If authors are guaranteed the opportunity to profit from their writings, they will have an incentive to create, and the public will ultimately reap the resulting expansion of human knowledge. In contrast, if no copyright protection were granted and others were permitted to copy freely works of authorship, authors would find it difficult to earn a living from their writings; their energies would be diverted to other pursuits ... consequently, the public's right to appropriate the works of authors would make the public poorer through the loss of the benefit of authors' endeavors.(74)
The court then moved to the four-factor analysis under the fair use defense in section 107 of the Copyright Act.
While evaluating the first factor, the court noted a preference for secondary uses that did not merely copy and offer themselves as substitutes for the original copyrighted text, but that used the matter taken from the copyrighted work for some new objective or purpose.(75) The court also emphasized that although Texaco's employees copied the articles in their entirety, the focus of the first-factor analysis lies on the "object of the selections made ... and the degree [of use]" by the infringing party, rather than a mere quantitative analysis.(76) The court then acknowledged the Betamax holding, which indicated that a nonproductive but noncommercial use might be a fair use, but that a nonproductive use for commercial or profit-making purposes would be presumptively unfair.(77)
While finding that Texaco's copying was commercial because its purposes were "to create new products and processes for Texaco that will improve its competitiveness and profitability."(78) the court ultimately rejected the Sony presumption and focused on the four-factor analysis. It found that Texaco's use was not transformative because its purpose was to "supersede the original and permit duplication."(79) Moreover, this type of copying added nothing new or different to the original work.(80)
Under the second factor, the court found in favor of fair use. First, the court noted that scientific articles have a strong claim to protection from copying but do not have a strong claim as to their secretive quality.(81) In other words, scientific knowledge without dissemination would conflict with the purpose of copyright protection to promote the progress of science. The court also found, however, that factual works, such as scientific works, had a large scope for fair use.(82) Thus, the court concluded that the second factor favored Texaco.
On the other hand, the court quickly noted that the third factor clearly weighed against Texaco since the employees copied the entire article.(83) Although the amount of copying was small in a comparison to the length of the articles and the length of the journal, the court emphasized that each article had individual copyright protection.(84)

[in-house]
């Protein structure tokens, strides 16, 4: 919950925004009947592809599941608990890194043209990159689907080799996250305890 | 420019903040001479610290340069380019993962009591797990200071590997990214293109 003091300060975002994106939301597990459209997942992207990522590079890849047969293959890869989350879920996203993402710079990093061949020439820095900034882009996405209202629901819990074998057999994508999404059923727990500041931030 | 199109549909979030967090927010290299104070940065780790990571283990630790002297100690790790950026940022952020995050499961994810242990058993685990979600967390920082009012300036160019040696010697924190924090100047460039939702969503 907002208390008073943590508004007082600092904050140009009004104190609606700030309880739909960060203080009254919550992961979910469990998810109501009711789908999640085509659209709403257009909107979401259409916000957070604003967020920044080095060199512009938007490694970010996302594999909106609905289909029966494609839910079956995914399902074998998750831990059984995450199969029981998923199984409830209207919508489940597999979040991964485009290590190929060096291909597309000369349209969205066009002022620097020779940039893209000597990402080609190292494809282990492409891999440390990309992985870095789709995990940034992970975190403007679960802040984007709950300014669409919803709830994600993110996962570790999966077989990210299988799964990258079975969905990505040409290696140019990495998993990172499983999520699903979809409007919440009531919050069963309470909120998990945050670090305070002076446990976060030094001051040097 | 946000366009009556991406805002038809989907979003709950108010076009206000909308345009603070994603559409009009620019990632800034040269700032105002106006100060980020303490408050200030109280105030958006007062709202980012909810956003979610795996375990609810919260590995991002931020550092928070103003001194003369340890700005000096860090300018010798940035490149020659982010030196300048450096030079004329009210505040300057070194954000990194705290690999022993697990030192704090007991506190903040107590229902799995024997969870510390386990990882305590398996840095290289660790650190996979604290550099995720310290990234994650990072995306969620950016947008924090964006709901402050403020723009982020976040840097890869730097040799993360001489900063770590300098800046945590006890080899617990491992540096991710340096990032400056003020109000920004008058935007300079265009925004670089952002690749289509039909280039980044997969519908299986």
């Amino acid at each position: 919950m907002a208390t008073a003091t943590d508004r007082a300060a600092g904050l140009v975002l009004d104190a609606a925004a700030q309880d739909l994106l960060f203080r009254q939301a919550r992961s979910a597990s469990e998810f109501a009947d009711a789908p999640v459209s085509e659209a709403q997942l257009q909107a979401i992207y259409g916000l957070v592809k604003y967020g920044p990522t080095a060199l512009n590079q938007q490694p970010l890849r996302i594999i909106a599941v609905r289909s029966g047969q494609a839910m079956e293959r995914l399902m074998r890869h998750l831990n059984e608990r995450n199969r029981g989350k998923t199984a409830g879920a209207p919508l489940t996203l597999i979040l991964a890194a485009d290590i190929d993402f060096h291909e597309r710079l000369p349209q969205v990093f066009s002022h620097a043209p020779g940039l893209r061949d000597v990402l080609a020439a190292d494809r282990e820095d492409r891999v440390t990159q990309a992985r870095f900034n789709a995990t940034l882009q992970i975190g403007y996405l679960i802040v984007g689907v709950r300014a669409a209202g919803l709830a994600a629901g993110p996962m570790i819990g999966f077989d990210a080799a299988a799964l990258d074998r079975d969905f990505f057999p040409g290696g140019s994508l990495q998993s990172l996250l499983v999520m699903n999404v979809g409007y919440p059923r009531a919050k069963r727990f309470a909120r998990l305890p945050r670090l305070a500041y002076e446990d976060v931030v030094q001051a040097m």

Given Texaco's numerous alternatives to provide its scientists with copies of articles for their files, such as purchasing additional subscriptions or negotiating licensing agreements to photocopy, the court found against Texaco on the fourth factor.(85)
Finally, the court weighed equitable considerations and found in favor of the AGU. Distinguishing the Betamax holding, the court did not find nonproductive copying a fair use because the use by Texaco's scientists was neither private nor noncommercial.(86) Here, unlike in the Betamax case, the use was not personal use since its purpose benefited the employer.(87) Additionally, the Texaco court found that photocopying by a large number of scientists at a large corporation deprived AGU of substantial revenues that could have been earned through the sale of additional subscriptions or licensing arrangements.(88) This, too, differed from the Betamax case, where the Supreme Court found that time-shifting caused no economic loss to the copyright owners.
The holding in Texaco is often compared with Williams & Wilkins Co. v. United States,(89) a preceding case in which the court held that photocopying entire articles from medical journals by medical researchers was a fair use. In that
case, the Department of Health, Education, and Welfare, through the National Institutes of Health (NIH) and the National Library of Medicine (NLM), made unauthorized copies of articles from Williams & Wilkins's copyrighted medical journals.(90)
The library received two copies of each of the journals involved. When the subscriptions did not satisfy the demand for the journals, the library ran a photocopy service for its research staff.(91) The library instituted several policies to prevent abusive photocopying, such as limiting copying requests to approximately fifty pages of a single article, rejecting requests for copies of articles deemed "widely available," and limiting the number of requests each individual staff researcher can make.(92) If the library met the researchers' requests, the researchers retained the photocopied articles in their personal files for future reference.(93)
Despite the seeming similarities between Williams & Wilkins and Texaco, the court found that this type of photocopying was permissible under the fair use doctrine because Williams & Wilkins could show no harm as a result of the copying(94) and because prohibiting copying would hinder medical research.(95) In reaching this determination, the court focused on several factors: (1) NIL and NLM were nonprofit organizations and were not seeking profit or commercial gain from the photocopying; (2) the researchers obtaining the copies had no purpose to duplicate the copies for sale or other distribution; (3) the copies were useful to the researchers' work; and (4) rather than attempting to misappropriate work, the copying was merely an effort to gain easier access to research materials.(96)